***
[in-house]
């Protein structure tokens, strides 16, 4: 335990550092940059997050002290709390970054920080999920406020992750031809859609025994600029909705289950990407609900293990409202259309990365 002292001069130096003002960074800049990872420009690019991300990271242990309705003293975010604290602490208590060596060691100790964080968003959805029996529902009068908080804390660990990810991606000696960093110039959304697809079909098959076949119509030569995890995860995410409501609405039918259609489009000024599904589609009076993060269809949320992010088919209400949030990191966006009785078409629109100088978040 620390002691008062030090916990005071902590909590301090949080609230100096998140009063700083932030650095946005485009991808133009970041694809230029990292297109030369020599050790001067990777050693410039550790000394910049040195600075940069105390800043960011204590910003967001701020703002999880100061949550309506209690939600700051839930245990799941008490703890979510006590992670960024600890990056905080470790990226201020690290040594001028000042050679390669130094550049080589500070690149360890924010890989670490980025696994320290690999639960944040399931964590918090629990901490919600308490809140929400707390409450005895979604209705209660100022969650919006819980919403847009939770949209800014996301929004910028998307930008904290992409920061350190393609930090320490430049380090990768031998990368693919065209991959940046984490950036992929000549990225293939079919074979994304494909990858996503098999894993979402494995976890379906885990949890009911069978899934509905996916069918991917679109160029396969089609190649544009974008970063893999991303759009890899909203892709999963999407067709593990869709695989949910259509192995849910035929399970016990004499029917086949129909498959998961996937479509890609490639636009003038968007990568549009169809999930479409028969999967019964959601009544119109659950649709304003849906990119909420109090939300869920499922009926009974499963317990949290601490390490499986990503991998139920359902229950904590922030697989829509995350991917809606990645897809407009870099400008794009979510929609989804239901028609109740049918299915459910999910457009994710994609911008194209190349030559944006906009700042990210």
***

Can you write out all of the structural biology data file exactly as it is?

[in-house]
């Protein structure tokens, strides 16, 4: 335990550092940059997050002290709390970054920080999920406020992750031809859609025994600029909705289950990407609900293990409202259309990365 002292001069130096003002960074800049990872420009690019991300990271242990309705003293975010604290602490208590060596060691100790964080968003959805029996529902009068908080804390660990990810991606000696960093110039959304697809079909098959076949119509030569995890995860995410409501609405039918259609489009000024599904589609009076993060269809949320992010088919209400949030990191966006009785078409629109100088978040 620390002691008062030090916990005071902590909590301090949080609230100096998140009063700083932030650095946005485009991808133009970041694809230029990292297109030369020599050790001067990777050693410039550790000394910049040195600075940069105390800043960011204590910003967001701020703002999880100061949550309506209690939600700051839930245990799941008490703890979510006590992670960024600890990056905080470790990226201020690290040594001028000042050679390669130094550049080589500070690149360890924010890989670490980025696994320290690999639960944040399931964590918090629990901490919600308490809140929400707390409450005895979604209705209660100022969650919006819980919403847009939770949209800014996301929004910028998307930008904290992409920061350190393609930090320490430049380090990768031998990368693919065209991959940046984490950036992929000549990225293939079919074979994304494909990858996503098999894993979402494995976890379906885990949890009911069978899934509905996916069918991917679109160029396969089609190649544009974008970063893999991303759009890899909203892709999963999407067709593990869709695989949910259509192995849910035929399970016990004499029917086949129909498959998961996937479509890609490639636009003038968007990568549009169809999930479409028969999967019964959601009544119109659950649709304003849906990119909420109090939300869920499922009926009974499963317990949290601490390490499986990503991998139920359902229950904590922030697989829509995350991917809606990645897809407009870099400008794009979510929609989804239901028609109740049918299915459910999910457009994710994609911008194209190349030559944006906009700042990210």